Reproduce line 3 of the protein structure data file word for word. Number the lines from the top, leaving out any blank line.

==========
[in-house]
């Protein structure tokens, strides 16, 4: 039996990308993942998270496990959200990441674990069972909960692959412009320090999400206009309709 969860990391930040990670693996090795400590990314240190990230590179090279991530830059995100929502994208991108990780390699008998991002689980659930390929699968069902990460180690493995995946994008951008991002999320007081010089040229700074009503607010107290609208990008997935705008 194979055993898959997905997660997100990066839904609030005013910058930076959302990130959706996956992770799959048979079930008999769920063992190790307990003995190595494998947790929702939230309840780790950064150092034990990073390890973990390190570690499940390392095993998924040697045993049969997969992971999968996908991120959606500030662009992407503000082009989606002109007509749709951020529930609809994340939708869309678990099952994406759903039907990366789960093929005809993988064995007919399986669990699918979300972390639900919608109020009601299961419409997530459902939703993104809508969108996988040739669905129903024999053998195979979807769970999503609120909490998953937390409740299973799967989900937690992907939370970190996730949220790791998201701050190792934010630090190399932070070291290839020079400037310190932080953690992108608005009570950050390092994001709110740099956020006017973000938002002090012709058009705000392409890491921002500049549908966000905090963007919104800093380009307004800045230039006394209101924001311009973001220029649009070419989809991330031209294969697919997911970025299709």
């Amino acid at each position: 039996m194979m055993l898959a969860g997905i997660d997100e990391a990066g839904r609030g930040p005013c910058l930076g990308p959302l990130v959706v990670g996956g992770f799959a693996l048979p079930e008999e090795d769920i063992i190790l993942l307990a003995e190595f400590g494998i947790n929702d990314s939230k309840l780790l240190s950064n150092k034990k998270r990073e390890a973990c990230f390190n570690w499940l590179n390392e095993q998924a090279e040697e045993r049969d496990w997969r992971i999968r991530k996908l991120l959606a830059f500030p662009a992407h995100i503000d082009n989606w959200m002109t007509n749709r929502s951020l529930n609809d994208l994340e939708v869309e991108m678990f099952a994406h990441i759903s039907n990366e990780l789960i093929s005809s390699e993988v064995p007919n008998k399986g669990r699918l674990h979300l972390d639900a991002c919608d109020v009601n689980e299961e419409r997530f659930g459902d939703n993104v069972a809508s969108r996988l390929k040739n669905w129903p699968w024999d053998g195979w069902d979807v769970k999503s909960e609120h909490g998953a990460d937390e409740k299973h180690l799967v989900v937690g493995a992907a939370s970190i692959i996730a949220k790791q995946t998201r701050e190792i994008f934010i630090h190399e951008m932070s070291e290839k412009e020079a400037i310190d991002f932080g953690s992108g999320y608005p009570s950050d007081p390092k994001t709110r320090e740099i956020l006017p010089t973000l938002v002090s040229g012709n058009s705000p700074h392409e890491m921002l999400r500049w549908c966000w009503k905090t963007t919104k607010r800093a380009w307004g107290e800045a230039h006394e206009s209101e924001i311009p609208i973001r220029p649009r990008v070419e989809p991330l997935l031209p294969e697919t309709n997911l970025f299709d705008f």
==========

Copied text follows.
């Amino acid at each position: 039996m194979m055993l898959a969860g997905i997660d997100e990391a990066g839904r609030g930040p005013c910058l930076g990308p959302l990130v959706v990670g996956g992770f799959a693996l048979p079930e008999e090795d769920i063992i190790l993942l307990a003995e190595f400590g494998i947790n929702d990314s939230k309840l780790l240190s950064n150092k034990k998270r990073e390890a973990c990230f390190n570690w499940l590179n390392e095993q998924a090279e040697e045993r049969d496990w997969r992971i999968r991530k996908l991120l959606a830059f500030p662009a992407h995100i503000d082009n989606w959200m002109t007509n749709r929502s951020l529930n609809d994208l994340e939708v869309e991108m678990f099952a994406h990441i759903s039907n990366e990780l789960i093929s005809s390699e993988v064995p007919n008998k399986g669990r699918l674990h979300l972390d639900a991002c919608d109020v009601n689980e299961e419409r997530f659930g459902d939703n993104v069972a809508s969108r996988l390929k040739n669905w129903p699968w024999d053998g195979w069902d979807v769970k999503s909960e609120h909490g998953a990460d937390e409740k299973h180690l799967v989900v937690g493995a992907a939370s970190i692959i996730a949220k790791q995946t998201r701050e190792i994008f934010i630090h190399e951008m932070s070291e290839k412009e020079a400037i310190d991002f932080g953690s992108g999320y608005p009570s950050d007081p390092k994001t709110r320090e740099i956020l006017p010089t973000l938002v002090s040229g012709n058009s705000p700074h392409e890491m921002l999400r500049w549908c966000w009503k905090t963007t919104k607010r800093a380009w307004g107290e800045a230039h006394e206009s209101e924001i311009p609208i973001r220029p649009r990008v070419e989809p991330l997935l031209p294969e697919t309709n997911l970025f299709d705008f």